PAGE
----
|Datasheet||Specific References||Reviews||Related Products||Protocols|
|Vector Type||Mammalian Expression Vector|
|Expression Method||Constiutive, Stable / Transient|
|Selection In Mammalian Cells||Hygromycin|
Human influenza hemagglutinin (HA) is a surface glycoprotein required for the infectivity of the human virus. The HA tag is derived from the HA-molecule corresponding to amino acids 98-106 has been extensively used as a general epitope tag in expression vectors. Many recombinant proteins have been engineered to express the HA tag, which does not appear to interfere with the bioactivity or the biodistribution of the recombinant protein. This tag facilitates the detection, isolation, and purification of the proteins.
The actual HA tag is as follows: 5' TAC CCA TAC GAT GTT CCA GAT TAC GCT 3' or 5' TAT CCA TAT GAT GTT CCA GAT TAT GCT 3' The amino acid sequence is: YPYDVPDYA.
|Rat F10 ORF mammalian expression plasmid, C-GFPSpark tag||RG81157-ACG|
|Rat F10 ORF mammalian expression plasmid, C-OFPSpark / RFP tag||RG81157-ACR|
|Rat F10 ORF mammalian expression plasmid, C-Flag tag||RG81157-CF|
|Rat F10 ORF mammalian expression plasmid, C-His tag||RG81157-CH|
|Rat F10 ORF mammalian expression plasmid, C-Myc tag||RG81157-CM|
|Rat F10 ORF mammalian expression plasmid, C-HA tag||RG81157-CY|
|Rat F10 ORF mammalian expression plasmid, N-Flag tag||RG81157-NF|
|Rat F10 ORF mammalian expression plasmid, N-His tag||RG81157-NH|
|Rat F10 ORF mammalian expression plasmid, N-Myc tag||RG81157-NM|
|Rat F10 ORF mammalian expression plasmid, N-HA tag||RG81157-NY|
|Rat F10 Gene cDNA clone plasmid||RG81157-U|
|Rat F10 natural ORF mammalian expression plasmid||RG81157-UT|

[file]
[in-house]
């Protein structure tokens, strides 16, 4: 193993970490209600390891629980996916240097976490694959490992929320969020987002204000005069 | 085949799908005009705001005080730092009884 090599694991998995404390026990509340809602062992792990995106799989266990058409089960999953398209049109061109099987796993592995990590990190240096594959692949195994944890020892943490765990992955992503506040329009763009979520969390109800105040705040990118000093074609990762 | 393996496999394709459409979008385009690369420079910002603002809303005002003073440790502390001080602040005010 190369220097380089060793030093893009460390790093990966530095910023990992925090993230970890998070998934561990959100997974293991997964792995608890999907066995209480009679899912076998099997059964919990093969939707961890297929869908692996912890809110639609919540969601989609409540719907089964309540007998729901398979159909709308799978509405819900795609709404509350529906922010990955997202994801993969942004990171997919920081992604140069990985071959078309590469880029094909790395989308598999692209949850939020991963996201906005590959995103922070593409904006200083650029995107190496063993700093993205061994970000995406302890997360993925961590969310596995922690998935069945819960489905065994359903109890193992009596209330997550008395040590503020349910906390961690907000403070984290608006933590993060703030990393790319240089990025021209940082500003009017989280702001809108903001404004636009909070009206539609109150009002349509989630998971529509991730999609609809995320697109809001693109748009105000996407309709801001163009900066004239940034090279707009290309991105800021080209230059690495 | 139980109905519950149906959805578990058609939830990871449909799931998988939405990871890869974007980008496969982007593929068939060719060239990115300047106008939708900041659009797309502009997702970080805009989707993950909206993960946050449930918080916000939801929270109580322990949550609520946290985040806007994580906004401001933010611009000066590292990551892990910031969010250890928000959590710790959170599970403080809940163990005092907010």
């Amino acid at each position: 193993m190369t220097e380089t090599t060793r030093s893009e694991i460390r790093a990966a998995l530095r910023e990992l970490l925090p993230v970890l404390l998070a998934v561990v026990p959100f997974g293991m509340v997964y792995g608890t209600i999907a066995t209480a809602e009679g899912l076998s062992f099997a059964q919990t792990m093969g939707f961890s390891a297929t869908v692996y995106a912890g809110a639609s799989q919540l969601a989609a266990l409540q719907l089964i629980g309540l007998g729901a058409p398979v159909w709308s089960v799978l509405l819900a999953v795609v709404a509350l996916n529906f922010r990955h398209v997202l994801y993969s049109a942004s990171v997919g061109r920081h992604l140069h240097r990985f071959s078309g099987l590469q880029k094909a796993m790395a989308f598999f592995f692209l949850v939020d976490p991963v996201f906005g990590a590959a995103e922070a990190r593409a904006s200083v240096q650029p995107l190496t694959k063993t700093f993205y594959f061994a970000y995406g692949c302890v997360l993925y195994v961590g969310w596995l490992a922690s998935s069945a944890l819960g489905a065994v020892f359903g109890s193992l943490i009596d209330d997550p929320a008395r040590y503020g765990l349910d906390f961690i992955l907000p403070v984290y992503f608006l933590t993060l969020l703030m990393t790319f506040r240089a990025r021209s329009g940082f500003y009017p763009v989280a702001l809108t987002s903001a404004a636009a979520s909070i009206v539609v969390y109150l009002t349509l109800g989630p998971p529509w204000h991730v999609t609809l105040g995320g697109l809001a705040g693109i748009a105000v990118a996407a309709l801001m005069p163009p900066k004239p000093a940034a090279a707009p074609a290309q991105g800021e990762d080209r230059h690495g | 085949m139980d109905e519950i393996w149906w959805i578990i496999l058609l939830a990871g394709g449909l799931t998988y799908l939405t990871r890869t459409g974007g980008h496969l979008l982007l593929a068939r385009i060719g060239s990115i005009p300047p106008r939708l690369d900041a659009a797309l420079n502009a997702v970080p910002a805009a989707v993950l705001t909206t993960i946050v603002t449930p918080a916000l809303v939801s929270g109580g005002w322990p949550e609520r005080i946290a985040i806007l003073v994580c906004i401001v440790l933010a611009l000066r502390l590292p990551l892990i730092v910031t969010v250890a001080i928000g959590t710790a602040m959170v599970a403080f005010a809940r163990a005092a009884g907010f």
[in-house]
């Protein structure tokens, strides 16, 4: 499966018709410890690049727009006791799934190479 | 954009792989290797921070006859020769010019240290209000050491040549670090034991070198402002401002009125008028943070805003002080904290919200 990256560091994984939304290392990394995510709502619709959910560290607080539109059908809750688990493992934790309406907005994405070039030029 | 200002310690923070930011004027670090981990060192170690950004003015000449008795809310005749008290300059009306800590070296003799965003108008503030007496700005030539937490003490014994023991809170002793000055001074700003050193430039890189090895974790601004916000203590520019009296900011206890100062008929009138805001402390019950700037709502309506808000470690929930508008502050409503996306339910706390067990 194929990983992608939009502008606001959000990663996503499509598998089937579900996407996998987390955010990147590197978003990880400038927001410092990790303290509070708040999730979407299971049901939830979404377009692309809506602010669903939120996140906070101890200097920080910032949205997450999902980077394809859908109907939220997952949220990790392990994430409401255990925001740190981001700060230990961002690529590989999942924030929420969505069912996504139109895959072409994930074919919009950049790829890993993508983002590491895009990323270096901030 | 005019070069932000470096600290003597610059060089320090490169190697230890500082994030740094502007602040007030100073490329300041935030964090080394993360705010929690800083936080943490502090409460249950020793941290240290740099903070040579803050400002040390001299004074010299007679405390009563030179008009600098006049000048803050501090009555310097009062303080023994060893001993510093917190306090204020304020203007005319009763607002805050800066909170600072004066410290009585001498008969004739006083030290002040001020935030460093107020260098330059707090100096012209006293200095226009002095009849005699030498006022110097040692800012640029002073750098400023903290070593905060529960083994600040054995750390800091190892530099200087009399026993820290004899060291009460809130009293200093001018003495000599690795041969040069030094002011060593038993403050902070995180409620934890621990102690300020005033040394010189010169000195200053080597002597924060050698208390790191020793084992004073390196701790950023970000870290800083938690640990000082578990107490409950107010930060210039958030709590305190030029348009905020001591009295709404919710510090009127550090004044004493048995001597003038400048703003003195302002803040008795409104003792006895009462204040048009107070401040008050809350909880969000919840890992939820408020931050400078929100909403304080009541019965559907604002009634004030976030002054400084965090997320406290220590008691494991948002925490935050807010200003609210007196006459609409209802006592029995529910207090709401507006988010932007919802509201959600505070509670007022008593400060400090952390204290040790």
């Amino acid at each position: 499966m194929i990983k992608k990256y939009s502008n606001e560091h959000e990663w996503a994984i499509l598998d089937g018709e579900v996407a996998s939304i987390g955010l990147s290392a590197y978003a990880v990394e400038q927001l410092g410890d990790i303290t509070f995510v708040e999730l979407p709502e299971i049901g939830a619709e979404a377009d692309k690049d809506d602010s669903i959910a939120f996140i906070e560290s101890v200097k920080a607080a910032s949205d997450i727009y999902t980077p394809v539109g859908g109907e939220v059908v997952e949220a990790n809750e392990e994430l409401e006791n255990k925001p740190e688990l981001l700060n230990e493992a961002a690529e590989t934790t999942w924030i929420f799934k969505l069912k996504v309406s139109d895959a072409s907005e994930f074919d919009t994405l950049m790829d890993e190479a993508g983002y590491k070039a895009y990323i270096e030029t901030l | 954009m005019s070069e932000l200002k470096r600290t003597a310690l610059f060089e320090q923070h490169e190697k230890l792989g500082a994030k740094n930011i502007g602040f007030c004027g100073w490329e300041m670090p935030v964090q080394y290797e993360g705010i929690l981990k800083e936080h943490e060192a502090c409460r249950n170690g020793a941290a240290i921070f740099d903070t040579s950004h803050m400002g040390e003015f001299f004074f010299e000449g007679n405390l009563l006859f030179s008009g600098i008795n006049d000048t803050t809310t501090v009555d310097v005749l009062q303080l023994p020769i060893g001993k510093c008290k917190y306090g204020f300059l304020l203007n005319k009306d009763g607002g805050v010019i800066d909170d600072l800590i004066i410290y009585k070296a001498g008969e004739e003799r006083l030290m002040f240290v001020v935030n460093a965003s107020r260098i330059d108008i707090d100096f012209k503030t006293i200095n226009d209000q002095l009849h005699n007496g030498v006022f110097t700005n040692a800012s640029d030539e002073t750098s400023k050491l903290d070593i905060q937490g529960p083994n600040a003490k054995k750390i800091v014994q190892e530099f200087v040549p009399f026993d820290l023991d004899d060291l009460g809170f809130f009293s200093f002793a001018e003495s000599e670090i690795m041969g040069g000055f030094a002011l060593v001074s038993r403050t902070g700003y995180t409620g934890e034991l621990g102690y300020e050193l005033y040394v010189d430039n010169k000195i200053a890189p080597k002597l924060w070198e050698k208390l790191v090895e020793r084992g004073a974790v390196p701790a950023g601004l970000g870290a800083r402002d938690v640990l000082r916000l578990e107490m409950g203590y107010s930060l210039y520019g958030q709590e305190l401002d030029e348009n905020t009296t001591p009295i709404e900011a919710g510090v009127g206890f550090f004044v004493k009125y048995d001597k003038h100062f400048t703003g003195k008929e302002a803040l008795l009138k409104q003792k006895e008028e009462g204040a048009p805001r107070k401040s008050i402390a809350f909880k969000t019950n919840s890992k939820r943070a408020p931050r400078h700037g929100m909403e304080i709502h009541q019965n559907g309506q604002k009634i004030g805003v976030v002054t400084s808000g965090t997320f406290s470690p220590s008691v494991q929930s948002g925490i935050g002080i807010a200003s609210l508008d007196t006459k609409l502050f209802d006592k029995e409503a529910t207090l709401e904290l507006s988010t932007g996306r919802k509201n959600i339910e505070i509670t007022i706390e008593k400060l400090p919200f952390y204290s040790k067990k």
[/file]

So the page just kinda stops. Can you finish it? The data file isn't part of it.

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Coagulation factor X, also known as FX, F10, Eponym Stuart-Prower factor, and thrombokinase, is an enzyme of the coagulation cascade. It is one of the vitamin K-dependent serine proteases, and plays a crucial role in the coagulation cascade and blood clotting, as the first enzyme in the common pathway of thrombus formation. Factor X deficiency is one of the rarest of the inherited coagulation disorders. FX deficiency among the most severe of the rare coagulation defects, typically including hemarthroses, hematomas, and umbilical cord, gastrointestinal, and central nervous system bleeding. Factor X is synthesized in the liver as a mature heterodimer formed from a single-chain precursor, and vitamin K is essential for its synthesis. Factor X is activated into factor Xa (FXa) by both factor IX (with its cofactor, factor VIII in a complex known as intrinsic Xase) and factor VII (with its cofactor, tissue factor in a complex known as extrinsic Xase) through cleaving the activation propeptide. As the first member of the final common pathway or thrombin pathway, FXa converts prothrombin to thrombin in the presence of factor Va, Ca2+, and phospholipid during blood clotting and cleaves prothrombin in two places (an arg-thr and then an arg-ile bond). This process is optimized when factor Xa is complexed with activated cofactor V in the prothrombinase complex. Inborn deficiency of factor X is very uncommon, and may present with epistaxis (nose bleeds), hemarthrosis (bleeding into joints) and gastrointestinal blood loss. Apart from congenital deficiency, low factor X levels may occur occasionally in a number of disease states. Furhermore, factor X deficiency may be seen in amyloidosis, where factor X is adsorbed to the amyloid fibrils in the vasculature.